Other characteristics that we examined were the margins of the tumours, laterality (right versus left breast), and the type of surgical management. Tumour margins often represent a reliable source of positive or negative disease outcome. In our study, the margins of the tumours were mostly irregular (stellate). Having an irregular (stellate) margin means that the tumour is not confined and there is a potential for metastasis. This is further confirmed by the degree of malignancy of the tumours, which was significantly associated in our study with bad prognostic markers such as over expression of Her-2 and negative expression of ER. Irregular (stellate) margins did not associate with PgR expression. An association between the tumour margin status and Her-2, ER, or PgR expression has been investigated in several studies [28
]. Putti et al. [29
] recently demonstrated that breast tumours with a pushing margin (another terminology for irregular or stellate margin) were found to be ER negative and over expressing Her-2. A similar association with Her-2 over expression was reported by Miller et al. [38
]. The circumscription of the tumour margin was significantly associated with negative PgR expression in a study conducted on 281 women with breast cancer in Finland [30
]. In another study conducted on 980 patients with breast cancer, and in which the patients were divided into three age categories (≤ 35 yrs, 36–50 yrs, and > 50 yrs), Fowble et al. [42
] reported that young patients had significantly more association between tumour margin status and negative ER expression. Unlike our results, Kim et al. [37
] reported an association between tumour margin and positive rather than negative ER expression: moreover, the authors found an association with positive PgR expression. Lack of an association between the tumour margin and hormone receptor status was reported in a study conducted on 254 patients undergoing partial mastectomy [35
]. Similarly, Horiguchi et al. [31
] found no association with tumour expression of ER.
In our study, we also took breast laterality into consideration. The number of carcinomas present in the right breast was slightly more than in the left one (53.6% versus 42.2%). Such tumour laterality was significantly associated with Her-2 over expression, but not with ER or PgR expression. However, since the difference in the location of the carcinomas (right versus left breast) was not significant, we prefer not to deduce, at this stage, any conclusions in relation to the expression of the above markers. The small marginal difference in relation to the location of the tumour in the right versus left breast in our study was similar to the one reported by Largent et al. [43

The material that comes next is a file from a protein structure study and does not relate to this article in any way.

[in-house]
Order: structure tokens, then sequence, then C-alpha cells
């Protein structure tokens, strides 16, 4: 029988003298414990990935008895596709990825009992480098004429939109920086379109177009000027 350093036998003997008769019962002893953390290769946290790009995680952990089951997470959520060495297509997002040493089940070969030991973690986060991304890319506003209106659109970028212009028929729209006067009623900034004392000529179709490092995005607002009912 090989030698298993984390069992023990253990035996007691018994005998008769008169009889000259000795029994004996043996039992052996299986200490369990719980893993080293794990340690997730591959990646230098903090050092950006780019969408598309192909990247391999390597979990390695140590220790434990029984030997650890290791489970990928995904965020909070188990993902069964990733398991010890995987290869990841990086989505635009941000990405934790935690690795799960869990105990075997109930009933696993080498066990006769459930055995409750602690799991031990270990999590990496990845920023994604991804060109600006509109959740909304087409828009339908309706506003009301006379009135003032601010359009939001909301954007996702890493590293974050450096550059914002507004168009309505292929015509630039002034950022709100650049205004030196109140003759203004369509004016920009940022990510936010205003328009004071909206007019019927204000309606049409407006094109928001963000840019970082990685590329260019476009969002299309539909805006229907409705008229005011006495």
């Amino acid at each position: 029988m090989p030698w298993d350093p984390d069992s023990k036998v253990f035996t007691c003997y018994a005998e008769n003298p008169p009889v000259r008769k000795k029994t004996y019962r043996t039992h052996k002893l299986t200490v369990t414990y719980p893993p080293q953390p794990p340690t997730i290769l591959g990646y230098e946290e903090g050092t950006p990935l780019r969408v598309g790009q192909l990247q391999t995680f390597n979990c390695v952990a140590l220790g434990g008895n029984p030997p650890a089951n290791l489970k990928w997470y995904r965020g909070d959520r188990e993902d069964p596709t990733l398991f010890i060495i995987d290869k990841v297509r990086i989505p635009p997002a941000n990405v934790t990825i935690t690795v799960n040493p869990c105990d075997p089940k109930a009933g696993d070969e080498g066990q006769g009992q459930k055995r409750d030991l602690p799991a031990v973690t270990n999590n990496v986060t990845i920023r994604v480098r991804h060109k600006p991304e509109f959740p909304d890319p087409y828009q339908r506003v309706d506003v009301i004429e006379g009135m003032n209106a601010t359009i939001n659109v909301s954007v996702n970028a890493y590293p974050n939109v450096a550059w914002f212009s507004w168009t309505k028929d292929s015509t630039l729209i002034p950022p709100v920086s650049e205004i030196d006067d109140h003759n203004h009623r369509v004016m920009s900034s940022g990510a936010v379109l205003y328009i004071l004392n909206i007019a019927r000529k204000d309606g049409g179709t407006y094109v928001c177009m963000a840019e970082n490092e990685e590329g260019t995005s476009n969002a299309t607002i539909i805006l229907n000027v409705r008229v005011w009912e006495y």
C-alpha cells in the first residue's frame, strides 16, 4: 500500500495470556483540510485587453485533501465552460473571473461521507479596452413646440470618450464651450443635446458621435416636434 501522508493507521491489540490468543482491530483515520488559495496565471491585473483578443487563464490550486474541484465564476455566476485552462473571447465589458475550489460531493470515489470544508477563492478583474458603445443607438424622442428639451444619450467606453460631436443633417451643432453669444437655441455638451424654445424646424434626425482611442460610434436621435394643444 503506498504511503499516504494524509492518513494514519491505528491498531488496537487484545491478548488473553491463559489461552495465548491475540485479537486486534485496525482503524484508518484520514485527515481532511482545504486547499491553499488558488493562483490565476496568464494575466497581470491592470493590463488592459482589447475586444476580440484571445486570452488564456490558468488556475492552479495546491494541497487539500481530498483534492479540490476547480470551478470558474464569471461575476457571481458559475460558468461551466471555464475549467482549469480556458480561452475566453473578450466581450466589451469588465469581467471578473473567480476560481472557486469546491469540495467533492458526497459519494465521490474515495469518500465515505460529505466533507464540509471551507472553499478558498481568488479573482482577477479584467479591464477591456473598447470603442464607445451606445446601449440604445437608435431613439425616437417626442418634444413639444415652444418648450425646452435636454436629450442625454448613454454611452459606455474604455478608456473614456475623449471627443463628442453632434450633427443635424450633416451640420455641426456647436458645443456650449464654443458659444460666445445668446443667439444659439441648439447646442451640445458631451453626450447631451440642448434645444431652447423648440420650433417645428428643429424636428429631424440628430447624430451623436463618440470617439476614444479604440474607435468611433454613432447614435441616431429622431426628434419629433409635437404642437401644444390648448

]. When analysing the demographic and tumour characteristics of early breast cancer patients, the authors found that 52% of the carcinomas were present in the right breast, as compared to 48% in the left one. The only studies that we found in the literature, which attempted to find an association between breast laterality and hormone receptor expression were the ones conducted by Tominaga et al. [26
] and by Borisenkov and Bazhenov [44
]. Borisenkov and Bazhenov reported that the degree of expression of hormone receptors by breast carcinomas taken from Russian patients significantly depended on whether the tumour was present in the right or left breast [44
]. On the other hand, such an association was lacking in the study conducted by Tominaga et al. [26
] on Japanese women with breast cancer. In our study, the percentage of patients who underwent total mastectomy with axillary clearance was the highest. Interestingly, there was a significant association between this type of surgical management and the tumour expression of Her-2, ER, and PgR. This association was also seen in the patients who underwent total lumpectomy with axillary clearance. The carcinomas of the patients in both surgical categories predominantly over expressed Her-2, and were mostly ER and PgR negative. According to our knowledge, this is the first time where such an association has been reported.
The histological characteristics of breast carcinomas have been investigated in several studies trying to correlate the histological type/subtype of the tumour with the disease outcome such as local recurrence, site of recurrence (ipsilateral versus bilateral), metastasis (regional versus distant), and response to therapy. For instance, even earlier reports have shown that the 30-year survival rate of women with certain histological types of breast cancer such as tubular or lobular is greater than 60% as compared with less than 20% for women with breast cancer of no special type [45